During the election campaign we were nearly bored to death with the Coalition mantra “jobs and growth”. The slogan was nauseous in the extreme and the mechanics were vague and unconvincing.
Not one government member was able to give a convincing explanation of how jobs would be created and growth delivered, or what the slogan itself actually meant. It was a hollow campaign tactic and not surprisingly, few fell for it.
But now, hollow or not, the government must deliver on jobs and growth. So where are they? The truth is, nowhere in the government plan, does a job creation program that will bring growth, exist. Growth over the last three years has failed to keep pace with the increase in population.
Unemployment has increased over the past three years and would be far worse but for current government spending which is propping up a stagnant private sector.
Despite this, the government wants to further cut spending to a level that will suffocate growth, simply to balance a budget. A balanced budget is the opposite of what we need to stimulate growth.
At the moment our Coalition government and the Labor opposition subscribe to managing our economy as if it were a corporation or a household. Every expense must be balanced by taxation revenue or deficit spending sourced by issuing bonds.
Government spending is a vertical transaction where new money is introduced into the economy, as opposed to a horizontal transaction where money already in circulation simply moves around from one point, to another, one bank account to another.
New government money is being introduced into the economy every day and progressively drained through taxation and bond issuance. The present method of accounting for government net spending, i.e. debt and deficit, is a political decision, not an economic one.
There is no cut and dried economic dogma or argument that says a sovereign currency issuing government must borrow to cover deficit spending. It is purely a political choice.
Long term economic stagnation, such as we are facing now, poses serious social risks for all nations currently recovering from the GFC. Unemployment, underemployment, a lowering of living standards and greater inequality will, if not checked, eventually lead to civil unrest.
There will be a day of reckoning, either for the country or a government that fails to deliver. If the government and opposition are serious about jobs and growth, serious that is, beyond repeating a slogan ad nausea just to win an election, they should be thinking about Overt Monetary Financing.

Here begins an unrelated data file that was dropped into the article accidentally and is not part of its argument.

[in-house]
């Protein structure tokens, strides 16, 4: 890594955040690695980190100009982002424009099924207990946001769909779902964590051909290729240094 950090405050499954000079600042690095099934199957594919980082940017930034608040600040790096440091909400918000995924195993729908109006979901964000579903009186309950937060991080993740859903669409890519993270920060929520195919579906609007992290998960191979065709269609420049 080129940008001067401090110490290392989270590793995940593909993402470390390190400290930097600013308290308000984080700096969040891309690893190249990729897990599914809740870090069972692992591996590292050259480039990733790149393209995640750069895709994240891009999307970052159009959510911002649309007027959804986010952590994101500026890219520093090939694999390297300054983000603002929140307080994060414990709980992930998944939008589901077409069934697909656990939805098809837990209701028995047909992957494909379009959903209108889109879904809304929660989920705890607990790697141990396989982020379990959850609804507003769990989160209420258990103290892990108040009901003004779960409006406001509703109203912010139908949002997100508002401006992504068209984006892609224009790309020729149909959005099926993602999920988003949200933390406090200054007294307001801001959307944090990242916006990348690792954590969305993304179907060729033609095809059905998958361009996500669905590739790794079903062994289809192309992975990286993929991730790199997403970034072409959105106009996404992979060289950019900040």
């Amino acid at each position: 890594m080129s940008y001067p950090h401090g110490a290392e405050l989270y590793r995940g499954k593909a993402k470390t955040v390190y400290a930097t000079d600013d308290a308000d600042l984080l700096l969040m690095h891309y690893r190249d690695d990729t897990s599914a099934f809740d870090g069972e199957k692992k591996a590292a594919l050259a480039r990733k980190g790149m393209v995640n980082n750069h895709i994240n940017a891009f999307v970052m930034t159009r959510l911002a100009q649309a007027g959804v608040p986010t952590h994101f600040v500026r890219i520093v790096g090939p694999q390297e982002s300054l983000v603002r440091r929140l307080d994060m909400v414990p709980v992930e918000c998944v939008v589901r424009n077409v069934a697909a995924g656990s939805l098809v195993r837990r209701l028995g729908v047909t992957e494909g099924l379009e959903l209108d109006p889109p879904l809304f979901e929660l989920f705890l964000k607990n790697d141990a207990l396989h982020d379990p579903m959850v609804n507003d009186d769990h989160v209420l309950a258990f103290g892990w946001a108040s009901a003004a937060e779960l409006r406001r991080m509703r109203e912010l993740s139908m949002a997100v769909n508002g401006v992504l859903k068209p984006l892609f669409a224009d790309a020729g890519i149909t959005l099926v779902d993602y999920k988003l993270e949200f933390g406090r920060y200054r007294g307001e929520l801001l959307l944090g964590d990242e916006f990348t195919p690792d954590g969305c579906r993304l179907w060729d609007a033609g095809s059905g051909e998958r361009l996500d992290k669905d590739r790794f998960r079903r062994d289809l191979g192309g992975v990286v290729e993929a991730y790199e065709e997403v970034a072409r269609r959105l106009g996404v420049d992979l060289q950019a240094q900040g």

The timetable for the implementation of both the NDIS (National Disability Insurance Scheme) and the National Broadband Network (NBN), two Labor devised programs worthy of fast tracking, could be brought forward and funded through Overt Monetary Financing (OMF), a source of funding that would not cost anyone a cent. Nor would it require borrowing from any source, nor would it be inflationary.
This is not a pipe dream, it’s not funny money, it is economic management the way it should be, in a fiat currency environment. Overt Monetary Financing means dispensing with the unnecessary procedures of governments matching their deficit spending with bond-issuance to the private bond markets, as if the latter are funding the former, and simply creating the money from nothing.
With OMF, the Reserve Bank simply credits one government account with the necessary funds and debits another with a corresponding amount. The RBA’s books balance and the government then spends the money accordingly. It’s really just rearranging numbers in a computer.
The debit never has to be repaid, or if they chose to, the RBA could simply repay itself. It’s all just numbers in a computer. With Philip Lowe about to take charge at the Reserve Bank, there’s never been a better time.
Neo-liberal economists see OMF as inflationary because the additional money is not compensated by revenue being removed from circulation. But this view is quite wrong and short-sighted. Inflation occurs when too much money is chasing too few goods.
Funding projects like the NDIS and the NBN with new money does not create excessive demand for goods and services, rather it stimulates activity proportionate to the employment it creates. Furthermore, it adds value to the economy reflected in our GDP. In short, it creates jobs and stimulates growth.
Those who oppose OMF will argue that once you begin funding this way, politicians will go crazy funding everything from salary increases for public servants and politicians and dropping money out of helicopters, to bankrolling stock market investment, all of which would set off an inflationary spiral that would send us down the same path experienced by Zimbabwe and Venezuela.
This is a valid argument. Any funding that simply increases the money supply without a corresponding increase in production can cause inflation. But funding major infrastructure projects like the NDIS or the NBN that grow the economy, where a clear benefit is provided, a benefit that serves the interests of the general public and the business community, cannot be inflationary.
As for politicians mis-using this viable, yet cautionary economic tool, while such is possible, it is unlikely. Governments have to be really stupid, reckless and unconstrained to create hyperinflation of the kind experienced in Zimbabwe and Venezuela.
If an argument not to proceed with OMF is based on the competency of those managing it, then our country is already doomed. We just don’t know it yet.
Either way, this is a debate we should be having in the mainstream and while it is above the heads of our current government, it is a vastly superior option to the mamby-pamby they quack on about, at the moment.